SolidWorks doesn’t have the same functionality and to claim SolidWorks does have it is naïve beyond belief. Mike Payne/SpaceClaim has been right all along about the tools that are really needed by people like myself who work in machining job shops and have to work with lots of non-native data or parts you didn’t design. In a machining job shop you simply don’t have hours to use a low level tool like a roll back bar and go through tons of features one by one trying to figure out what someone’s design intent is. Customers simply don’t want to pay for that. The present machining job shop standard is to take the parametrics/history and toss it in the trash and work with a “dumb” solid. The question to be determined is if a mixed parametric and direct modeling approach is needed or just a direct modeling approach. I think both approaches are needed and that it will be years before a parametric approach isn’t needed and direct modeling is powerful enough. Jon BanquerSan Diego, CA

  • Anonymous

    A comment about recent developments and management changes at SpaceClaim.

    Payne is no longer CEO. It begs the question was it self-obsession or not being able to deliver the goods that is responsible for this?

  • Anonymous

    A comment about recent developments and management changes at SpaceClaim.Payne is no longer CEO. It begs the question was it self-obsession or not being able to deliver the goods that is responsible for this?

  • Anonymous

    Solid Works the Walmart of CAD software

  • Anonymous

    Solid Works the Walmart of CAD software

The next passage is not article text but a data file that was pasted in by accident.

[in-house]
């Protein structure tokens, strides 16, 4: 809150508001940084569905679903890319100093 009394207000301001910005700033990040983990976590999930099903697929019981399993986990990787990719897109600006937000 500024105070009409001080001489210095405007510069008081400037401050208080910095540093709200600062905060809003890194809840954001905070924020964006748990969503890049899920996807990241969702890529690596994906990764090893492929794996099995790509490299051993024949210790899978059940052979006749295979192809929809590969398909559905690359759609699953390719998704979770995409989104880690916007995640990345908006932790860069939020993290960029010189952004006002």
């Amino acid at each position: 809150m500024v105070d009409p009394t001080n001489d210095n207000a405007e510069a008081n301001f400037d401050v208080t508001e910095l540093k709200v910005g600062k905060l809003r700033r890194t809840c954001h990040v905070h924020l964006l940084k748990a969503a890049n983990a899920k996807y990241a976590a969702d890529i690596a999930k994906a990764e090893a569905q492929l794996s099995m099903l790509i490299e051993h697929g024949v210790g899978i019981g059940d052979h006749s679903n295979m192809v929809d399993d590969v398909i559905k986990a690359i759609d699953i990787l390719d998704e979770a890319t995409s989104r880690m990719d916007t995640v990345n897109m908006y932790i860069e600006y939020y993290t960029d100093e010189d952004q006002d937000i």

• Anonymous

    Solid Edge…The Cadillac of CAD…

  • Anonymous

    Solid Edge…The Cadillac of CAD…

  • Anonymous

    How many Solid Works users does it take to design a Cadillac? None….Solid Works is incapable of designing one.

  • Anonymous

    How many Solid Works users does it take to design a Cadillac? None….Solid Works is incapable of designing one.

  • SolidSolutionsCorp.com

    Solid Edge has also had the ability to manipulate features from other models for several versions, but nothing like the newly announced modeling from the beginning. Training on this for some users may have been missed and didn’t know it was even there.

    Solid Edge sure will open many doors with the new technology. Training will also take a while for some users. It will be very interesting to see where this goes…

  • Anonymous

    Solidworks and Solidedge both have pros and cons. I have both and depending on what the job requires solidworks has done an outstanding job with 3D content and libraries and edrawings.
    Solidedge has done a really good job with the sheet metal side.
    Both are really good softwares depending on what you need to get done.

  • Anonymous

    Solidworks and Solidedge both have pros and cons. I have both and depending on what the job requires solidworks has done an outstanding job with 3D content and libraries and edrawings. Solidedge has done a really good job with the sheet metal side. Both are really good softwares depending on what you need to get done.

  • Anonymous